With the photo under our belt we headed around the wall to see the sunlight just starting to peek through the clouds. It came and went but luckily was beaming through the water by the time we were back in the main entrance. By this point I was back to regular on camera strobe firing with a low shutter speed to catch the ambient light, and captured the top shot here as Lucas came over the top. It was mid winter in Gambier with associated freezing rain and gale force winds. From the underwater sunlight, you could almost imagine something more pleasant.

Aug 022015

I’m excited to announce I’ll be up on the NSW Central Coast in four weeks time, giving a talk and enjoying a couple of dives on the ex-HMAS Adelaide. Ian from Dive Imports has very kindly offered to host me for August 28th and 29th. I’ll be giving a talk on cave diving around Australia at the shop on Friday night the 28th, jumping in for a couple of dives on Saturday, and back at the shop to talk photography on Saturday arvo. If you’re in the area, come along! The Friday night presentation should have a few nice images in it, showcasing the different diveable caves around our country. It’ll kick off at about 6.30pm on August 28th and the [read more…]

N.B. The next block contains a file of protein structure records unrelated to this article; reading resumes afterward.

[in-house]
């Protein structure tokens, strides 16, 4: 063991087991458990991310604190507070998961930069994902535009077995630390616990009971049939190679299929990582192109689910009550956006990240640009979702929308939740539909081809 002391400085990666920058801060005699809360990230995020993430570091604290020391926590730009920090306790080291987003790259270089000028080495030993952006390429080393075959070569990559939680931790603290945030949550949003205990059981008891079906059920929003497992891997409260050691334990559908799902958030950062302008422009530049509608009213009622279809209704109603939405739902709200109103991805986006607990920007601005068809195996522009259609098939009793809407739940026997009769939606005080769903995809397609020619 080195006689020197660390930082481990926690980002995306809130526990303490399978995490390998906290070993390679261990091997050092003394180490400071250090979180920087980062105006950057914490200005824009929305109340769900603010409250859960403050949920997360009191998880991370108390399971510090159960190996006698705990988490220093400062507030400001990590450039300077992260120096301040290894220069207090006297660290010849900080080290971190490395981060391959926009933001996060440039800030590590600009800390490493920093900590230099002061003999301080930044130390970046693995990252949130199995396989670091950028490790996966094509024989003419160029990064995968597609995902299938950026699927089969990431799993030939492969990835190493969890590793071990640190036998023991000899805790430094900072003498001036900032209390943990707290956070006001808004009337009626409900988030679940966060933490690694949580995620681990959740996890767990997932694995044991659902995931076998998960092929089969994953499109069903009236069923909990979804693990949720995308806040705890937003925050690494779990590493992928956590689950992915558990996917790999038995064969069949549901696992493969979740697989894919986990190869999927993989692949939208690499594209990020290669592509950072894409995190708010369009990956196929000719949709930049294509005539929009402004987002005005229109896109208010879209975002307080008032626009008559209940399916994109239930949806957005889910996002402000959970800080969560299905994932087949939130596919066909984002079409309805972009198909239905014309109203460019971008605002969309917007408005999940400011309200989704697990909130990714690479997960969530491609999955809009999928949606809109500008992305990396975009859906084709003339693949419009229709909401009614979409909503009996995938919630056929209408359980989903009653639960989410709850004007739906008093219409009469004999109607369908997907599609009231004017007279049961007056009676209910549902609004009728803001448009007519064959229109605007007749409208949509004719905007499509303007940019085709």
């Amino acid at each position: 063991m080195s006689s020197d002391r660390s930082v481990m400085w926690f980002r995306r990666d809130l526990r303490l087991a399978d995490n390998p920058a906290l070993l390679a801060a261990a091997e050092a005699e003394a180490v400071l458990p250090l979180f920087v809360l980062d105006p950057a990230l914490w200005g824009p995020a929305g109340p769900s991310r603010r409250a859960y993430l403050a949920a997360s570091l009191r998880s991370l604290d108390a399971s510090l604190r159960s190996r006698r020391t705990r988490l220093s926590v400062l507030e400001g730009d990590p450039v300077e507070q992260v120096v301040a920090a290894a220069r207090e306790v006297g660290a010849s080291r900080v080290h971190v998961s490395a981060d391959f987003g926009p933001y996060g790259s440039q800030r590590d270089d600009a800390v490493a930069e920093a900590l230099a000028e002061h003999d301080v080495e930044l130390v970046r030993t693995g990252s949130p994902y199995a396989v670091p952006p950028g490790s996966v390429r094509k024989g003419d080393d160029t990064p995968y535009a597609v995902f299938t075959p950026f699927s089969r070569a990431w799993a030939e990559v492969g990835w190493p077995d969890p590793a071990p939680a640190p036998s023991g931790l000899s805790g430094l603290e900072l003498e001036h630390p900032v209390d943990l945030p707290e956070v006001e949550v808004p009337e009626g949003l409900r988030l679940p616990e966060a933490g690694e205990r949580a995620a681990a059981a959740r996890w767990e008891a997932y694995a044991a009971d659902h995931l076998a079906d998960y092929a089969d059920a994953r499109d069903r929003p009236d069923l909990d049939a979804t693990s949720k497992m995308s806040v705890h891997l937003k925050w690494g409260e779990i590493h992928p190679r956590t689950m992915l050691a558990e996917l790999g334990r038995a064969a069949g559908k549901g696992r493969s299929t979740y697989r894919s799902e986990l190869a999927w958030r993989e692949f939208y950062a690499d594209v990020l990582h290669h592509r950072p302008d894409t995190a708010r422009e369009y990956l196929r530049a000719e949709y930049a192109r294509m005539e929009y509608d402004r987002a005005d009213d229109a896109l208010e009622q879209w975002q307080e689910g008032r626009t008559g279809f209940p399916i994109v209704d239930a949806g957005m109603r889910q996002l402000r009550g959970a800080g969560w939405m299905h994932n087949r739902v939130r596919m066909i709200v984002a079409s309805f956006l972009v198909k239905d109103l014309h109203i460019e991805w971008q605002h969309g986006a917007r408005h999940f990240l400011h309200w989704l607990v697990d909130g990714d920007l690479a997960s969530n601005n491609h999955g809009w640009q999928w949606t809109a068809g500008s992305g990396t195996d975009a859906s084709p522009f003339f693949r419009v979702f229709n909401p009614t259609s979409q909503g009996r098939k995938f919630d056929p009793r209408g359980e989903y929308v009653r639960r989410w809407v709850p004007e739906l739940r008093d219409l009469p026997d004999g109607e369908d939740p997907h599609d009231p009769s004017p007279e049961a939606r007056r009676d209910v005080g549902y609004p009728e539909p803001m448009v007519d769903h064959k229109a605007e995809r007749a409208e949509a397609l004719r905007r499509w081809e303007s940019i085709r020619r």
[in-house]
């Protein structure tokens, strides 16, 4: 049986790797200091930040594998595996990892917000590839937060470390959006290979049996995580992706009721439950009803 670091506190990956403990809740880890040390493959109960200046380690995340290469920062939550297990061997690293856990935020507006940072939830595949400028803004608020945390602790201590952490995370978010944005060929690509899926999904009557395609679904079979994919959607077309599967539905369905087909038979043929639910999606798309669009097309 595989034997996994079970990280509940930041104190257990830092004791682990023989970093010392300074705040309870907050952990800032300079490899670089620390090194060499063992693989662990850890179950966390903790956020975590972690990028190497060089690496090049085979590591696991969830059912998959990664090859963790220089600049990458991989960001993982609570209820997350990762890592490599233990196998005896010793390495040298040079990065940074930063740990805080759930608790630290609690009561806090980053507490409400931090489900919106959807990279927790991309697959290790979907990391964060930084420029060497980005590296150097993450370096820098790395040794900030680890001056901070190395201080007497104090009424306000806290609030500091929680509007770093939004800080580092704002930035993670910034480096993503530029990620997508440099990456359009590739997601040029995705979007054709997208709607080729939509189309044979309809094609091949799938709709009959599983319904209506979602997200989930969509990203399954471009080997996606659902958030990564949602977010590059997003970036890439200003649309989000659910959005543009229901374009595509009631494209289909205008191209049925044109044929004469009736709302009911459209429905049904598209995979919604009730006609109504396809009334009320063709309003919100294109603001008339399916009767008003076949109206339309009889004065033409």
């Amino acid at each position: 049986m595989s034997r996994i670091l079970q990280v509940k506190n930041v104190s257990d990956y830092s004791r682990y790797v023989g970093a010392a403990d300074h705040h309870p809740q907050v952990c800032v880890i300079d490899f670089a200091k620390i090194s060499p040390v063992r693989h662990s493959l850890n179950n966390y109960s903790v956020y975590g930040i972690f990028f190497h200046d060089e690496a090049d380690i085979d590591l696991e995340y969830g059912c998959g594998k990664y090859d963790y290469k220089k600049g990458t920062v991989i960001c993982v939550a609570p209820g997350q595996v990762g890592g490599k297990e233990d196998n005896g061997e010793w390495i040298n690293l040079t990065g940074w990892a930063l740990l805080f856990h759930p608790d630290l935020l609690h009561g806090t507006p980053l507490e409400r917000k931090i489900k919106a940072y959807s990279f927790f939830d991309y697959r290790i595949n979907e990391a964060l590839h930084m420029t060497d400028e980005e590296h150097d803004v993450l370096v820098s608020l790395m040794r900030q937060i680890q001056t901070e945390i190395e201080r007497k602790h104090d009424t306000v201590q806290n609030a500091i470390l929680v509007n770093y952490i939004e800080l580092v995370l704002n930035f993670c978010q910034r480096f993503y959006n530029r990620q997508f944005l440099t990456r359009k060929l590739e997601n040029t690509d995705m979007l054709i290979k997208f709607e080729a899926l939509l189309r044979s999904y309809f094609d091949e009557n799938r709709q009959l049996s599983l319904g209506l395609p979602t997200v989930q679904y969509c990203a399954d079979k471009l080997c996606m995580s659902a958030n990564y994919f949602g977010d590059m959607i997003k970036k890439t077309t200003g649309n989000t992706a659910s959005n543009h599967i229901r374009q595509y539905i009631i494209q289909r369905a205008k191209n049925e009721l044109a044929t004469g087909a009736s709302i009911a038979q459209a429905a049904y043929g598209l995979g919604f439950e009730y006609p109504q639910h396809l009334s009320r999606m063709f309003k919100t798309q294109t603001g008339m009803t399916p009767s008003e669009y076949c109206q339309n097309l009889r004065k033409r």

Posted by at 9:27 am
Jul 292015
An underwater forest in Ela Elap

About the site Ela Elap is a Mt Gambier sinkhole, close to Little Blue and One Tree. It’s known for being deeper, darker and at least a couple of degrees colder than the other two sites. The bottom gets down past 40m and rather than the 13-15 degrees of the other sites my computer was reading 10. Ela has been closed for a few years. The last time I dived it is a distant memory (possibly due to cold narcosis on those dives) and I was keen to get back for another look. About the dive We arrived in driving winds and surprised a few ducks off the surface of the water. While they struggled to take off in the [read more…]

Jul 152015
Kilsby's in Winter